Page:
Just read the whole blog and it was a great encouragement. I've just come out of radical prostatectomy surgery. I'm also a Masters runner based in Australia. I've just started walking and was interested to learn that the medicos advised against faster (race?) walking. I guess I wouldn't have asked the question. I was amazed that at your very first day of return to running you ran 4.5 miles - talk about getting in at the deep-end. I usually take around 2 months to reach that distancee after injury - starting at around 20 metres. It seems that there is no way the doctors will allow me to get back before the mandatory 3 months. Any idea of the risks of returning to running at this stage? And how soon can I get into serious training sessions ie speed work?
Be interesting to see if I can fully recover my times - I doubt it. But will give it my best shot.
Keep up the good work - I'll follow the post and perhaps start my own.

John Quigley said...

Hi Richard,
Thanks for the comment. Coincidence that it came on the very day that I posted for the first time in almost 2 years?

Wrt the 4.5 miles - the pace was slow. For a change, I took a bit of my own regular advice: "Make haste slowly!". I found the walking phase a slow buildup. Your fitness will stand to you in a big, big way though, in many areas, apart from getting back running. My surgeon said to resume running "when you feel up to it. You'll know when you're ready" However my G.P. was adamant that I shouldn't do any running until 3 months were up, (He wasn't happy that I was walking at 15 min miling 2 months after surgery) but I stayed off running to appease my OH - after all she was looking after me.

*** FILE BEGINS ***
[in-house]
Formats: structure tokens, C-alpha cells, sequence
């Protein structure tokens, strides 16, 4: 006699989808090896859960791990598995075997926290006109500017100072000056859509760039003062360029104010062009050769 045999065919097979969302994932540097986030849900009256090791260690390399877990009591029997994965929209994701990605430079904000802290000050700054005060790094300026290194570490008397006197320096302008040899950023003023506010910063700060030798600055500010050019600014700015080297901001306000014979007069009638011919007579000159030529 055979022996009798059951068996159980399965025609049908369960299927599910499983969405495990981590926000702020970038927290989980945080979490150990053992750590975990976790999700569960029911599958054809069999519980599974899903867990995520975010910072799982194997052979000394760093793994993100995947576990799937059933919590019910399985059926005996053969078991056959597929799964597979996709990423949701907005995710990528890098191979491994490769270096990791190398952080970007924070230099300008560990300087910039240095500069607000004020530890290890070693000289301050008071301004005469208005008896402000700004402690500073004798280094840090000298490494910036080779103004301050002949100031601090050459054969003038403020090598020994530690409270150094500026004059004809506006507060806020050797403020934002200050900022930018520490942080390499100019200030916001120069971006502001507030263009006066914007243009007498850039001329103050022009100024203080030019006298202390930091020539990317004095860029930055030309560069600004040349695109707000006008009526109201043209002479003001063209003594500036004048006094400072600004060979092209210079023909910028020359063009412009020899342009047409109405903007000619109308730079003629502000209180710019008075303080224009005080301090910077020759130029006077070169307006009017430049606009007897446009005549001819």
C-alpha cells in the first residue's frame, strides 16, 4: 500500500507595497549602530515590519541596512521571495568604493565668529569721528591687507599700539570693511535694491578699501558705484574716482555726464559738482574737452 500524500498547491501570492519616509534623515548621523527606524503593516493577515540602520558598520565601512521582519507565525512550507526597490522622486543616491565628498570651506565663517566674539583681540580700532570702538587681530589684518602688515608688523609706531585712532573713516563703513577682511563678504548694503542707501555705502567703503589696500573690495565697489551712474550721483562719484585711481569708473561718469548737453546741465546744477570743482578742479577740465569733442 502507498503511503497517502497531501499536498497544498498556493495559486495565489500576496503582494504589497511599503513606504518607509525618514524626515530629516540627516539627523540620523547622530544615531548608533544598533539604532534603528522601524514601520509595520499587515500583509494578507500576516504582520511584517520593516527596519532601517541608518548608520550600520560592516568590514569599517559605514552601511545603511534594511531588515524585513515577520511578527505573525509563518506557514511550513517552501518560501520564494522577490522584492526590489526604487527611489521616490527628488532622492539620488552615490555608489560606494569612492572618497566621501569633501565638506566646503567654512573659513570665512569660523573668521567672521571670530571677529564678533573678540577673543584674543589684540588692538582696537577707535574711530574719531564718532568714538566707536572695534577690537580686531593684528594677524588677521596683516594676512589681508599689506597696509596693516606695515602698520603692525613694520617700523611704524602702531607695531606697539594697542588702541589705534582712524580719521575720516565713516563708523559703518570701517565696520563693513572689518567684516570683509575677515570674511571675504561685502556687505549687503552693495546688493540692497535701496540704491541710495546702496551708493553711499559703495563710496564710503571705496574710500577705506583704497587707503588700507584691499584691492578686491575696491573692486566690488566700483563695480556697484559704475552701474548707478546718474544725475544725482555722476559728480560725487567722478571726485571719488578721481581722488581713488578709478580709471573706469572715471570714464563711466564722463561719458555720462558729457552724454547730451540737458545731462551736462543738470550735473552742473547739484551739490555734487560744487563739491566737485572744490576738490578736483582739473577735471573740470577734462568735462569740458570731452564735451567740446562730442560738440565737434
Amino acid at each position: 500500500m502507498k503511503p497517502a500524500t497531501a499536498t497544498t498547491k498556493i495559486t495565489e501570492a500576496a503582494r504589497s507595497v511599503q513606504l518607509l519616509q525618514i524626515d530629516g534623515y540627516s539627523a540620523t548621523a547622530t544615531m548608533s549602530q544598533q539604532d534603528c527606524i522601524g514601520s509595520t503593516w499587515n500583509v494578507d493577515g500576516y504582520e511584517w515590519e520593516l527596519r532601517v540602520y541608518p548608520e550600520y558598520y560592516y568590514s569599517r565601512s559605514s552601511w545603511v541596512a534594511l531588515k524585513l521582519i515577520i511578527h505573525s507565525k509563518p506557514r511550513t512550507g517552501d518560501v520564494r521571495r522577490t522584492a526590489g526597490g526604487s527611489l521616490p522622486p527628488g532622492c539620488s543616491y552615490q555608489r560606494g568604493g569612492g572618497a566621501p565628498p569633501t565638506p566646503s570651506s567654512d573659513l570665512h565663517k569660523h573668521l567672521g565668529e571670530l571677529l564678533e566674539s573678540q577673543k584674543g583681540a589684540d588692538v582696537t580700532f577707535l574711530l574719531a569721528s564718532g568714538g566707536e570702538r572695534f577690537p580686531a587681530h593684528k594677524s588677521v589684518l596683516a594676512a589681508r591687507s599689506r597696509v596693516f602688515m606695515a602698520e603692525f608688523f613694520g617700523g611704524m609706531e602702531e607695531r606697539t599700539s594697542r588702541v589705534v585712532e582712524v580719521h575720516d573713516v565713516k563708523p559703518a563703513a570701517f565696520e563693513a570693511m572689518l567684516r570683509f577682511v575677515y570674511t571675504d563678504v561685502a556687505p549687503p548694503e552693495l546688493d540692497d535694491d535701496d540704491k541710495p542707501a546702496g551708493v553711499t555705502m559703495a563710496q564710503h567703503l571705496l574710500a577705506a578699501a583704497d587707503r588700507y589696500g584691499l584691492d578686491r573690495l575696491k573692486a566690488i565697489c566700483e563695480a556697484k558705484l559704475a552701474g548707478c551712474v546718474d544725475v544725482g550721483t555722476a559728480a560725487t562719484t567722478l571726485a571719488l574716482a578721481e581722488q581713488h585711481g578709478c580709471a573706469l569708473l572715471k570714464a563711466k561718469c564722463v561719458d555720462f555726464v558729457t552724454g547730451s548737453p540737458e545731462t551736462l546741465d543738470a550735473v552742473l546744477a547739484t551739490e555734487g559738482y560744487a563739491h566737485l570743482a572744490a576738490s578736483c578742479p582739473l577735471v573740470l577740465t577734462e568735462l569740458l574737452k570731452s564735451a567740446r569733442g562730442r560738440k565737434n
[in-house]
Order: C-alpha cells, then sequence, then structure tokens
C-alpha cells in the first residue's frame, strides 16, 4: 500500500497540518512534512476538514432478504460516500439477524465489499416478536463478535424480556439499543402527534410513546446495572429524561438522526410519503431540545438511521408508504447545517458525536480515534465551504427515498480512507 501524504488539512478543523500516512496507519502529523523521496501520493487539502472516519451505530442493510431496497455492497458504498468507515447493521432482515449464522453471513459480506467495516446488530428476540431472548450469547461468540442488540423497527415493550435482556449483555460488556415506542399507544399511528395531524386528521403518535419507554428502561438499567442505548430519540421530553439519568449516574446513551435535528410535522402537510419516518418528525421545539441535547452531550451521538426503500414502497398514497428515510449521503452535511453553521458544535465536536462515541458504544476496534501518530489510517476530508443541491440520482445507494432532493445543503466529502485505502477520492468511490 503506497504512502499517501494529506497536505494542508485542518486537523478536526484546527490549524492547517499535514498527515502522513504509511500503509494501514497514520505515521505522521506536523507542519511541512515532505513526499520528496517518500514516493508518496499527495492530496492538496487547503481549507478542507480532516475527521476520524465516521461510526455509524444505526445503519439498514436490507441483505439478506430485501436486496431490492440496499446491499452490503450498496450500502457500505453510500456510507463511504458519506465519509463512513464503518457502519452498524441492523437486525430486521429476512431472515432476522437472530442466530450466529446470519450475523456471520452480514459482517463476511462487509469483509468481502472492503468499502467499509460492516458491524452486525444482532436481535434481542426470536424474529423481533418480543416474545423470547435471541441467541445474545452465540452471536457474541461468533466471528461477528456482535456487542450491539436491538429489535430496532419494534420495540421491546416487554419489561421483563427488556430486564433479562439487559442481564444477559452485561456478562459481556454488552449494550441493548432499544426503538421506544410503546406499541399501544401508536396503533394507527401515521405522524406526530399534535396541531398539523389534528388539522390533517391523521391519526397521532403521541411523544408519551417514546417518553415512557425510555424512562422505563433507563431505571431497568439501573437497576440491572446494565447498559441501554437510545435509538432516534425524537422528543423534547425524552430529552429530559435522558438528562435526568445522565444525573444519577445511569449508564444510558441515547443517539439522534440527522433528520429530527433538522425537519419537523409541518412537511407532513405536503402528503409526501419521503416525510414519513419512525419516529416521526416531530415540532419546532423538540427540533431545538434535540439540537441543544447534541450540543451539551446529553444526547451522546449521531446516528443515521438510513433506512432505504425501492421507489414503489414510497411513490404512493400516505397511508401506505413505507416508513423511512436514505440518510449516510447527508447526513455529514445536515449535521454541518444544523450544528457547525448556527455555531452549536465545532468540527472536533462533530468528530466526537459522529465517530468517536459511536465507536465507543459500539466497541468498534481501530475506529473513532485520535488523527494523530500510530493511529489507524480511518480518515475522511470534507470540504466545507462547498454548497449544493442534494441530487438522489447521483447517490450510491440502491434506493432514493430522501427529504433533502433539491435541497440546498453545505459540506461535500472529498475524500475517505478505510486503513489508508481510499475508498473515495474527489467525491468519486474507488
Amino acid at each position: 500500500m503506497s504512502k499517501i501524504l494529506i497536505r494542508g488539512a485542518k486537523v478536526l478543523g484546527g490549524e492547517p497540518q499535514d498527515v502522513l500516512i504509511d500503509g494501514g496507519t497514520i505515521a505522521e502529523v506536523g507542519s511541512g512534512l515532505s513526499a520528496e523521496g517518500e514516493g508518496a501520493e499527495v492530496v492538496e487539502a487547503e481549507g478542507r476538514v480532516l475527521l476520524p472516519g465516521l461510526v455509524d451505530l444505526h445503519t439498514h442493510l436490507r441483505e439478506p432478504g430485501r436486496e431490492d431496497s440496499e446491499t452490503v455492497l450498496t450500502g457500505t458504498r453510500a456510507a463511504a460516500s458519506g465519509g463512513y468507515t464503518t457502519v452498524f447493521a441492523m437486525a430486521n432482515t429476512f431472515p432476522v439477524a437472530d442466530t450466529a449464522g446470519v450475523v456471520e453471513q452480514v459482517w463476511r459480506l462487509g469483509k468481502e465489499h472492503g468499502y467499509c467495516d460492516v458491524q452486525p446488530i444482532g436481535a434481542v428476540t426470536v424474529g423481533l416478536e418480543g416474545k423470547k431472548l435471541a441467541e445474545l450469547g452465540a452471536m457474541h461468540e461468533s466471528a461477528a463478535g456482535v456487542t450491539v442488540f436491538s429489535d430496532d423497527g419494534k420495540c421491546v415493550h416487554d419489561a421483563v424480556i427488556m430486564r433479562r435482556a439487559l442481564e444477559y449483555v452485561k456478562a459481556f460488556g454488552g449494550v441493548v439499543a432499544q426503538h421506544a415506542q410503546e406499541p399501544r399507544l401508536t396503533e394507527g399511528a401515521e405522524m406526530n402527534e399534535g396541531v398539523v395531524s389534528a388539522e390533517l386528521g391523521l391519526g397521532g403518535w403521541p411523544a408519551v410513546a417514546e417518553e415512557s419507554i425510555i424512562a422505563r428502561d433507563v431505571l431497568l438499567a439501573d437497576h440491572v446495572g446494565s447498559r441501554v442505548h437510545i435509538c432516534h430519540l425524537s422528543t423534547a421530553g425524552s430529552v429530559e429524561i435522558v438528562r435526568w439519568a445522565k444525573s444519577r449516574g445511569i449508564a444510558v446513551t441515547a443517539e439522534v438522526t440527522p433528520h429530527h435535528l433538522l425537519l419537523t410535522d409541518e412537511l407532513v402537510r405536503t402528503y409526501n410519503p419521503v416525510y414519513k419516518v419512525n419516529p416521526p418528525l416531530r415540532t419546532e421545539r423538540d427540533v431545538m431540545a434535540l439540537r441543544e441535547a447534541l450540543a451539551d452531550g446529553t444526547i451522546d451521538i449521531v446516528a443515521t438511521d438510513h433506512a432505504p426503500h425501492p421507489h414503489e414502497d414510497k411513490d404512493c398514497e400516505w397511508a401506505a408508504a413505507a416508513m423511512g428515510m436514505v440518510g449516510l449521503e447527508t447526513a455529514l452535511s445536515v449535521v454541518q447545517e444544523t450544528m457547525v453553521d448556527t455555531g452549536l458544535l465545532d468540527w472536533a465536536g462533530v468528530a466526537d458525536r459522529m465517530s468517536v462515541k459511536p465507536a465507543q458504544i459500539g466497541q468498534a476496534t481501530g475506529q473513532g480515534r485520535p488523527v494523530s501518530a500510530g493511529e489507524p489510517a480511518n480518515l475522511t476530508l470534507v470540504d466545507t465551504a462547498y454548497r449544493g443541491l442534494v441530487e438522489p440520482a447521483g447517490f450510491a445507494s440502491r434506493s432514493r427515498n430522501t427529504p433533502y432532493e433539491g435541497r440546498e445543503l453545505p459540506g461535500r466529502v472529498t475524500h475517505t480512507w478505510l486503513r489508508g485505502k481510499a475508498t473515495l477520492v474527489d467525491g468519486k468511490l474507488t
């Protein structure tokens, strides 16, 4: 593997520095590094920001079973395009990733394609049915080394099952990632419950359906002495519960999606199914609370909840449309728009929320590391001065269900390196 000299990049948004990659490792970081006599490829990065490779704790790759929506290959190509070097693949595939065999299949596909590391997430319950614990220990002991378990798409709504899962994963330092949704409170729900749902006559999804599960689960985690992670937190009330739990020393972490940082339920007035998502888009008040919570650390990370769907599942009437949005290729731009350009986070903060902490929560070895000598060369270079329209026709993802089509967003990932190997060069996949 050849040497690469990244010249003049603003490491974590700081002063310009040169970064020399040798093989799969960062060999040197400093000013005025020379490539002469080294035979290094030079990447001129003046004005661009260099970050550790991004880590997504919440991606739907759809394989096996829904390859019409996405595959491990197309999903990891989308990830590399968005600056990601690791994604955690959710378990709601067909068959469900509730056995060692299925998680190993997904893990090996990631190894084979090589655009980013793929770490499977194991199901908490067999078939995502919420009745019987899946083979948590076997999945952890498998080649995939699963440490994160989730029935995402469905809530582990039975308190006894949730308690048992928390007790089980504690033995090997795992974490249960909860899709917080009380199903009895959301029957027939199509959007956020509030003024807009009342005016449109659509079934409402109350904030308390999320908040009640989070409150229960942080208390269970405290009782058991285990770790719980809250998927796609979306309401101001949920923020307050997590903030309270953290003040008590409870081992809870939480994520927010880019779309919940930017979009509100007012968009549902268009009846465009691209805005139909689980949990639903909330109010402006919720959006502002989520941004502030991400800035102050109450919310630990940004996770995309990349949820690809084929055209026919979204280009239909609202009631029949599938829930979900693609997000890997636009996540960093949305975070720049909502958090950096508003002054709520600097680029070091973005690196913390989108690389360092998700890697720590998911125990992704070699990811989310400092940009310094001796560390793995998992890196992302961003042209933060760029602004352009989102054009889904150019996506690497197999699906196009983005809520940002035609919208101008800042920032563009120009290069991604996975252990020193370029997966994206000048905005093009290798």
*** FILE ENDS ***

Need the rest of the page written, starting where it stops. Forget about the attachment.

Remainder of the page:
The main risks are of haemmoraging, before you have healed fully. As my surgeon said "you can't speed up healing, but you sure can delay it!" The other thing I found was that I leaked more when running - I started off running without a pad. Bad idea! I not wear a pad cut in two - it's like a womans sanitary pad but cut half.

Speed work: I'd recommend waiting until you've rebuilt your strength somewhat. I asked someone who'd undergone a different surgery several years ago: "How long did it take you to recover?" The response was "Two years". I didn't do much, if any, speedwork for about three months after resuming, so 6 months in all. That was very controlled. I took the attitude that I was inside a very, very fragile membrane and didn't want to risk giving myself a major injury. I know several RP survivors - none athletes - who've since had hernias.

I'm not going to recover my times now - I'm 4 years older than when this crap started, and that 4 years is far more significant in your mid 50's than, say mid 30's. Nevertheless it great to be up with my peers again (well some of them anyway). In the past 10 days, I've won an M55 category in a race with 408 runners and 2nd M55 in another with 521 runners. Its taken 2 years though.

Glad you found the blog positive. That's what it was intended to do. There are a lot of us PC runners around - several here in Cork - and I reckon if anyone is going to have a positive attitude about something like this it's an athlete. If we weren't positive, we wouldn't be competing.